Experts have intensified search for the cause of throat cancer in Western, which was identified as a top killer cancer in Kenya last month.
Initial indications, the experts said show consumption of alcohol especially busaa and chang’aa is to blame for nearly a half of the cases in the region.
While cases of cancer of the food pipe remained the third highest in the country, new data show it has overtaken cervical and breast cancers as the top killer.
Last month the World Health Organisation (WHO) cancer research agency noted that throat cancer kills 4,354 Kenyans every year, overtaking cervix, breast, stomach and prostate cancers.
On Tuesday, an international consortium of cancer experts (the ESCC African Prevention Research studies or ESCCAPE) said it has intensified efforts to establish why Kenya has the highest rate of throat cancer in the world.
In an update of their decade-long work published in the journal Cancer Epidemiology the team involving nine local and international research agencies noted that they have recruited more than 800 participants in an ongoing study.
In 2012, the team said cases of esophageal cancer (EC) in Kenya were nearly four-fold higher than global rates. The disease also affected younger patients than anywhere else in the world.
Official statistics show EC to have high prevalence in Central, around the Lake Victoria region but with possible hot spots in Eldoret and Bomet in the Rift Valley. Data at the Moi Teaching and Referral Hospital in Eldoret and the Tenwek Mission Hospital in Bomet shows EC as the most common cancer recorded.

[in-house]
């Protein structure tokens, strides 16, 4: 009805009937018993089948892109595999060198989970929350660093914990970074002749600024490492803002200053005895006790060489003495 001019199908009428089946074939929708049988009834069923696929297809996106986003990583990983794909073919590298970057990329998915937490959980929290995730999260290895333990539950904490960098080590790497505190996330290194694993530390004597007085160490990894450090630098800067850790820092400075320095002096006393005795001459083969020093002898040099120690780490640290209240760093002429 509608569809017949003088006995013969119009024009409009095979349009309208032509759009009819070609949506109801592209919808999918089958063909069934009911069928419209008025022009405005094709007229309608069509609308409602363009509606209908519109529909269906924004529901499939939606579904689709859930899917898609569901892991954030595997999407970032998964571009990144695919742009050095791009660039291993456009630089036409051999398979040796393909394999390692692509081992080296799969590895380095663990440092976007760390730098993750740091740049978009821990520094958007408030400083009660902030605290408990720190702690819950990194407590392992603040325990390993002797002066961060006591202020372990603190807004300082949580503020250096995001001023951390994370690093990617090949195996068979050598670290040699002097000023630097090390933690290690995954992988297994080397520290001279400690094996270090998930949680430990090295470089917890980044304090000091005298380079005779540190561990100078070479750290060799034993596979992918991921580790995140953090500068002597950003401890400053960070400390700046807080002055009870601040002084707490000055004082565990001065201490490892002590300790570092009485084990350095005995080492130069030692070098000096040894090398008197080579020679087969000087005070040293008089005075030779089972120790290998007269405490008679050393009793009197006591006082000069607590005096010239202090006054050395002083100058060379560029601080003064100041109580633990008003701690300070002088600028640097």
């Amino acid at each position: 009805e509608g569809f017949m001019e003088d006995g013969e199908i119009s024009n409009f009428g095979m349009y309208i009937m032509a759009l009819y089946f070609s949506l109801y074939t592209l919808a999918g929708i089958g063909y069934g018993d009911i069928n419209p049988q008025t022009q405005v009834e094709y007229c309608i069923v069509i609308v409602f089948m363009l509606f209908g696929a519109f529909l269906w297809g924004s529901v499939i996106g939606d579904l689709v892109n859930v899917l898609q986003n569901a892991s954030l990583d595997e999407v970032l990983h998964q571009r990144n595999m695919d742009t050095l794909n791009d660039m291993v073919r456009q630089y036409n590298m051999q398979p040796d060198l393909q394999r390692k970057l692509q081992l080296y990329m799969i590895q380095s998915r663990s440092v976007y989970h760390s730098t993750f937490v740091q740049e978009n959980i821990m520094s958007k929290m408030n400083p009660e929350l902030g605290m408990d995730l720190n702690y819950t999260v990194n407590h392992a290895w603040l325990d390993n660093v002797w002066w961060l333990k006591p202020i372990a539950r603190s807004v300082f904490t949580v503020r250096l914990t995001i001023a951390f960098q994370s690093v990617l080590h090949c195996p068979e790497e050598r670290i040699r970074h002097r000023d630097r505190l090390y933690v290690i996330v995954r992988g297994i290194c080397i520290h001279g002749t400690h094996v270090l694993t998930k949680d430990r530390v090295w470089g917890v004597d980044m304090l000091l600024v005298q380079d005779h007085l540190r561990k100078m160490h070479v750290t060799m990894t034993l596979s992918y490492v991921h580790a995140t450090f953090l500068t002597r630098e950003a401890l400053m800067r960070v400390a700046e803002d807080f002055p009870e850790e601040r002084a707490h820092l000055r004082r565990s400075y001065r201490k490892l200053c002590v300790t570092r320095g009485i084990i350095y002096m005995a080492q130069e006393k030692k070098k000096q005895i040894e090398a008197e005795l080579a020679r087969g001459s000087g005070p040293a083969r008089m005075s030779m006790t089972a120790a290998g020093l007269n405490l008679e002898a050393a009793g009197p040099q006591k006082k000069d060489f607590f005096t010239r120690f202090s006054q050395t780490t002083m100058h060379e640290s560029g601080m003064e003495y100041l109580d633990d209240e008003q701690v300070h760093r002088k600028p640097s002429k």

In August, the researchers published data showing alcohol and especially chang’aa and busaa as a main triggers for EC in western Kenya.
“Alcohol consumption, particularly of busaa and chang’aa, contributes to half of the esophageal cancer burden in Western Kenya,” said the study.
People taking more than two drinks of chang’aa a day while also using tobacco are at the greatest risk of developing throat cancer. This phase of the study involved 800 participants half of them with EC and the other as a control group was specifically assessing the role of alcohol in developing throat cancer.
Two-thirds of study participants reside within Uasin Gishu, or its neighbouring counties. The researchers however say alcohol consumption does not answer the whole question since busaa and chang’aa are consumed all over Kenya but not with the kind of throat cancer rates seen in Western Kenya.
Consequently, the team in the study funded by the International Agency for Research on Cancer, an agency of WHO, has expanded its study into the relationship between EC and other lifestyles in the region.
Lifestyle factors the team is investigating are consumption of alcohol, miraa, tobacco, hot beverages, mursik, pesticide exposure, aflatoxin in maize, domestic fuel, genetics and ethnicity